June 2, 2011 | 12:09 am
Posted by Cantor Harris Shore, The Handy Hazzan
There’s a particular kind of tape we use to mask or protect certain areas that border those parts of a wall or ceiling that we intend to paint. This is usually BLUE tape. We use it because it comes up easily when no longer needed, not taking with it any existing paint from the areas it is covering. I like blue tape. However, the Handy Hazzan is not a big fan of RED tape. RED tape often shows up when “X” number of people have to approve a certain proposal, payment, idea for any kind of changes, etc. RED tape is a lot harder to pull off than blue tape. It takes time, patience, personality, politics and more. However, without RED tape, organizations might not be able to function as well…. and some could function better with less RED tape. That requires good efficiency, a product of top management skills. My bout with a certain company in Los Angeles that provides water and power to our homes ended today after six months of GLARING RED tape. I have been all but mummified in their RED tape, all because I erroneously made an overpayment back in October of last year and wanted my credit returned to me by check as the account was closed. But that organization is “six months behind” (said the supervisor) in processing anything that they have to PAY OUT. They still want US to PAY on time, however. Have you ever tried to wait six months to pay your utility bill? Well, today was a victory. I am happy for that. So, RED tape finally became my friend, today….as timing intersected with an understanding supervisor…. and I could have avoided it in the first place if I had been more attentive with my finances.
RED tape can work in quicker and friendlier ways, as I gladly waited an extra week while the execs at the Mid Valley YMCA needed a bit of RED tape in order to decide what color vinyl, cove base molding they wanted to use in completing the work around the new carpet DW Interiors installed for our Big Sunday project. They also needed to take a look at their budget, just in case mine wouldn’t cover it. Duh duh duh dut du dah!!! In walks our final heroic donor in the personage of Fred Stifter, son of Bill Stifter who established Linoleum City in 1948. Still owned by Bill’s wife, the store has grown to a 15,000 square foot warehouse/showroom. This is the number one place in Hollywood for all your flooring needs. The company searches the world for new and interesting designs and products, staying ahead of trends in order to meet the needs of professional and residential buyers, even creating exclusive designs for its customers. Materials are available for the do-it-yourself customers – THAT’S YOU - or arrangements can be made for independent contractor installation. Red carpet for the Academy Awards, old fashioned linoleum for a retro look, home or commercial high tech resilient flooring, hardwood, laminates, sisal or sea grass—Linoleum City, Inc. has what you need. . Linoleum City is located at 4849 Santa Monica Boulevard, Los Angeles, CA 90029; telephone (323) 469-0063.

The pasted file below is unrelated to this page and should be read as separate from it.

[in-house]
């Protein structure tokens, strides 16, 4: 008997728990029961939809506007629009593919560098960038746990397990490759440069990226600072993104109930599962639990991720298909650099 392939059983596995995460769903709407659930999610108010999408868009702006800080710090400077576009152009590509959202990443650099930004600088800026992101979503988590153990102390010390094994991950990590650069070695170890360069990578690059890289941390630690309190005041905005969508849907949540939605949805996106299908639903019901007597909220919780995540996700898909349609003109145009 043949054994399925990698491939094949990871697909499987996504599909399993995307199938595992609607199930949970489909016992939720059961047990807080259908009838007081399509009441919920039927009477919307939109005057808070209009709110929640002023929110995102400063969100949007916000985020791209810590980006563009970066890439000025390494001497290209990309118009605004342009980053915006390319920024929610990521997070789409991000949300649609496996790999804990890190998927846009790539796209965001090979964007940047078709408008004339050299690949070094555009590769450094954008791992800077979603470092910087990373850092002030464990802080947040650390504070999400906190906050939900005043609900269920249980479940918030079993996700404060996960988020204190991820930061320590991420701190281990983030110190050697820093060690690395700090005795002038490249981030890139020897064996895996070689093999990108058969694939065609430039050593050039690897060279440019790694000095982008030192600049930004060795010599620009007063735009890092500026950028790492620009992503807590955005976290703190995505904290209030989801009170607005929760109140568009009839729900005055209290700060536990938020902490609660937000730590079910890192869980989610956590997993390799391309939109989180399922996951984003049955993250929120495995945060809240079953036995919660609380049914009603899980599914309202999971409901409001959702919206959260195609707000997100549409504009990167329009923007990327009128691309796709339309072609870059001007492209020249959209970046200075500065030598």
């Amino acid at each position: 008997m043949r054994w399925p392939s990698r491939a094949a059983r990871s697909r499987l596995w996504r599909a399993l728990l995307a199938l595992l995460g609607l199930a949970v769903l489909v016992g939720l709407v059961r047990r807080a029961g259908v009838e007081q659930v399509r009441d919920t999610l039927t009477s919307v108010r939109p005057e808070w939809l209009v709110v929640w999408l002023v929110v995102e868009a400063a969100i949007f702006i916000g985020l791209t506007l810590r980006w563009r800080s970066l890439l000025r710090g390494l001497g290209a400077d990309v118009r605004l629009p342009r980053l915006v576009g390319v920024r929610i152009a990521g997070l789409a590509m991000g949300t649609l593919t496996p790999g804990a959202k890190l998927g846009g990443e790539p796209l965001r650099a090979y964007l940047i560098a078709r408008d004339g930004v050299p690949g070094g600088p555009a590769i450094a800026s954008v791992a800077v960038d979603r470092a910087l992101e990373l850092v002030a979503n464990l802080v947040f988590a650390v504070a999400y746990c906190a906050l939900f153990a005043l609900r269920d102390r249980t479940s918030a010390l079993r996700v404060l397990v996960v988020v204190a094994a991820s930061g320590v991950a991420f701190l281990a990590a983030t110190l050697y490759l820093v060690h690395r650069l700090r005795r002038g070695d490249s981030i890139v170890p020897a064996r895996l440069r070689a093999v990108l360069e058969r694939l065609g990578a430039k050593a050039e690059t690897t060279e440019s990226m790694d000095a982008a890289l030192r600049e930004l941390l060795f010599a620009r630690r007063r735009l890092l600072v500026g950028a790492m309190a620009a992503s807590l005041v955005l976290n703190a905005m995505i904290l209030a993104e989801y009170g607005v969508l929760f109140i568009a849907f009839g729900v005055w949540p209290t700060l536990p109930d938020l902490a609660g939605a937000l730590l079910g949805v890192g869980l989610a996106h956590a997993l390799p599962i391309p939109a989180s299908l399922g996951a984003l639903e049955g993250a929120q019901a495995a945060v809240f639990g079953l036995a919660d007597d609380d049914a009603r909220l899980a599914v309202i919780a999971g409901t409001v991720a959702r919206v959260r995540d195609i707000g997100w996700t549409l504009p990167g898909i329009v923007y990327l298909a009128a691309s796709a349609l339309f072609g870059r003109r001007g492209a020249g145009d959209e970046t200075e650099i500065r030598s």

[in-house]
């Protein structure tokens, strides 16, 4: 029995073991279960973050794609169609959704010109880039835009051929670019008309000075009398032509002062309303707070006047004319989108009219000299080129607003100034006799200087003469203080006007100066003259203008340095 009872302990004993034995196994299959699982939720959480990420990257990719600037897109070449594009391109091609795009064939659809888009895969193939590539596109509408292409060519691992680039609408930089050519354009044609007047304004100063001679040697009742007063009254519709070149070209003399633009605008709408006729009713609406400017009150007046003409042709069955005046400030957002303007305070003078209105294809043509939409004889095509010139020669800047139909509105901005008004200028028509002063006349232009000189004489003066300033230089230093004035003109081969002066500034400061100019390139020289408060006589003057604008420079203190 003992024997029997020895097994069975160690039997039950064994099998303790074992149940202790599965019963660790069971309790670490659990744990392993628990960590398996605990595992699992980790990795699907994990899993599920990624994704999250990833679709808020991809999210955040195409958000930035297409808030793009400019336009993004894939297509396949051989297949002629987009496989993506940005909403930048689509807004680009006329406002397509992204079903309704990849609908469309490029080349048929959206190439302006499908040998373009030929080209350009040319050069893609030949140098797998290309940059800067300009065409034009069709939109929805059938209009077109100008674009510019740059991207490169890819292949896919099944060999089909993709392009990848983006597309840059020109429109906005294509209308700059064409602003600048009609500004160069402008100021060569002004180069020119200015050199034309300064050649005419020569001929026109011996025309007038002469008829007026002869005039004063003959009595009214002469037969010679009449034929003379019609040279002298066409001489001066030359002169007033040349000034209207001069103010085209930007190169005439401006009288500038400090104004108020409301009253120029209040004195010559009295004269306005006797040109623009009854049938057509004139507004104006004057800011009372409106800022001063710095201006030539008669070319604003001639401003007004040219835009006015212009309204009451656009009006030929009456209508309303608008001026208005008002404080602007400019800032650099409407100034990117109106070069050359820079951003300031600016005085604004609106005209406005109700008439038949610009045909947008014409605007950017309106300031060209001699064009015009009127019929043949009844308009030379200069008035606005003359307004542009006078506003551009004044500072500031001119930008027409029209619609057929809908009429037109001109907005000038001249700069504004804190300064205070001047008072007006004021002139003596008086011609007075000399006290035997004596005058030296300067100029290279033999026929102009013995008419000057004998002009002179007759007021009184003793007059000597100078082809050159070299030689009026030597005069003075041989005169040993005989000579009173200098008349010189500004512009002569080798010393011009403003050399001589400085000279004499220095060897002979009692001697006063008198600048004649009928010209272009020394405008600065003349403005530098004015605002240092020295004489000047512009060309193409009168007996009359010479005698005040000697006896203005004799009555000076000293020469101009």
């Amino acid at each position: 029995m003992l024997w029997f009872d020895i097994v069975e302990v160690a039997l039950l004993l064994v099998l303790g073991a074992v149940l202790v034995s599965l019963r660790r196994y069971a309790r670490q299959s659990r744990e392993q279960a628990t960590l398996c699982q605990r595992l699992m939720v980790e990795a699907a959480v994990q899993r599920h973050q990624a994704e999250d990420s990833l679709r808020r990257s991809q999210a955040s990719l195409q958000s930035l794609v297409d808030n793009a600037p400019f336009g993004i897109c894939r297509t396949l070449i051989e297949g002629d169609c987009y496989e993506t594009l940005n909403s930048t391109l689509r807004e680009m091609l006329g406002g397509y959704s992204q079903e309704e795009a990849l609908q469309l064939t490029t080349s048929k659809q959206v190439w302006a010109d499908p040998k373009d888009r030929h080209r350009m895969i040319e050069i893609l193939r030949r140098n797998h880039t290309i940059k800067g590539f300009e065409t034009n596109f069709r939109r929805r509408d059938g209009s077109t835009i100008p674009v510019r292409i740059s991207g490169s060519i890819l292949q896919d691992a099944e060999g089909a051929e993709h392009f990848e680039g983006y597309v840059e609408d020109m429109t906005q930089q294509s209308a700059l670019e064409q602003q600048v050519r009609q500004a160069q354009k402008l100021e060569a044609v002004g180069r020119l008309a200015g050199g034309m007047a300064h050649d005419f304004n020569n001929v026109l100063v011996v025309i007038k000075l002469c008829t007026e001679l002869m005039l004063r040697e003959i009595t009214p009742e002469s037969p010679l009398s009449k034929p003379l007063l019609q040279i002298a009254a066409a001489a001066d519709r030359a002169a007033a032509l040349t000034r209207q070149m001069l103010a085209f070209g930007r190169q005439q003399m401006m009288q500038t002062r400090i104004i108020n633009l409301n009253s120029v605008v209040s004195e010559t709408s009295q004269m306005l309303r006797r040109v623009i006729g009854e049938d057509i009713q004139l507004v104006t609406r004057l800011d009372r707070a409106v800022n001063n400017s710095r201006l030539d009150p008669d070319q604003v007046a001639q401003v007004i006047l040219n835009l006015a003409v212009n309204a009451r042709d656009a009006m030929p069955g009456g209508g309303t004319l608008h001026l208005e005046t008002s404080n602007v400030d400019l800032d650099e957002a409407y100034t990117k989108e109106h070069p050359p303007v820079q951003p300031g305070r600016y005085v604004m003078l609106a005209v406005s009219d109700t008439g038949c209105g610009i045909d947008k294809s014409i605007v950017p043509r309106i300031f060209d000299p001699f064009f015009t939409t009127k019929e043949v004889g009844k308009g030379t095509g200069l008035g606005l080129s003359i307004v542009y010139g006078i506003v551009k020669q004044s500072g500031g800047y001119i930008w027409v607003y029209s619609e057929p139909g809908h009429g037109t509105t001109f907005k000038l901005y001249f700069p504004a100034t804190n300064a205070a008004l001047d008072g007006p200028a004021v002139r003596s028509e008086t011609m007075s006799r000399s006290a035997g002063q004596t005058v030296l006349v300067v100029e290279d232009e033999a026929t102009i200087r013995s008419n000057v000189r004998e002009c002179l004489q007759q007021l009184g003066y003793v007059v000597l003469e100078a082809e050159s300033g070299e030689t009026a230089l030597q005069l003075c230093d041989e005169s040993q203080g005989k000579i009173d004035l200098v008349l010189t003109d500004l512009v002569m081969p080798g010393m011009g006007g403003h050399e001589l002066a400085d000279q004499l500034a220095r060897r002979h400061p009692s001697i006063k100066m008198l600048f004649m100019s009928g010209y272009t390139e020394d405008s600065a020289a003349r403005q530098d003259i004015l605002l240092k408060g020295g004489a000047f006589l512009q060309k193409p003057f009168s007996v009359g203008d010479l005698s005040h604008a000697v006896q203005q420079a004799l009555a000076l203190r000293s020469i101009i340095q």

While Fred was willing to give me a wholesale price on some black cove base, he had an abundance of a special order that he was willing to donate to the project. The folks at the YMCA approved the seagreen freebie – a beautiful color, actually - and I personally installed it last Thursday. Sopha Pok of the YMCA assisted.
Here’s a list of the materials and tools I used for installation; then I’ll tell you how I did it.
1. 60 feet of 6” (high) seagreen vinyl base (BTW….the 6” is usually used only in industrial settings. The 4” can look quite nice in a residential basement or child’s playroom, where the base of the wall might take a bit of trauma.
2. Tub of Taylor 2040 adhesive made specifically for this application
3. Grooved hand trowel no wider than 4”
4. Utility knife
5. Metal triangle
6. Piece of cardboard (to put under vinyl before cutting)
7. Clean, damp rag
8. Clean roller to apply pressure to vinyl when affixing to wall
9. Tape measure and pen or pencil
10. Painter’s plastic to protect the new carpet from adhesive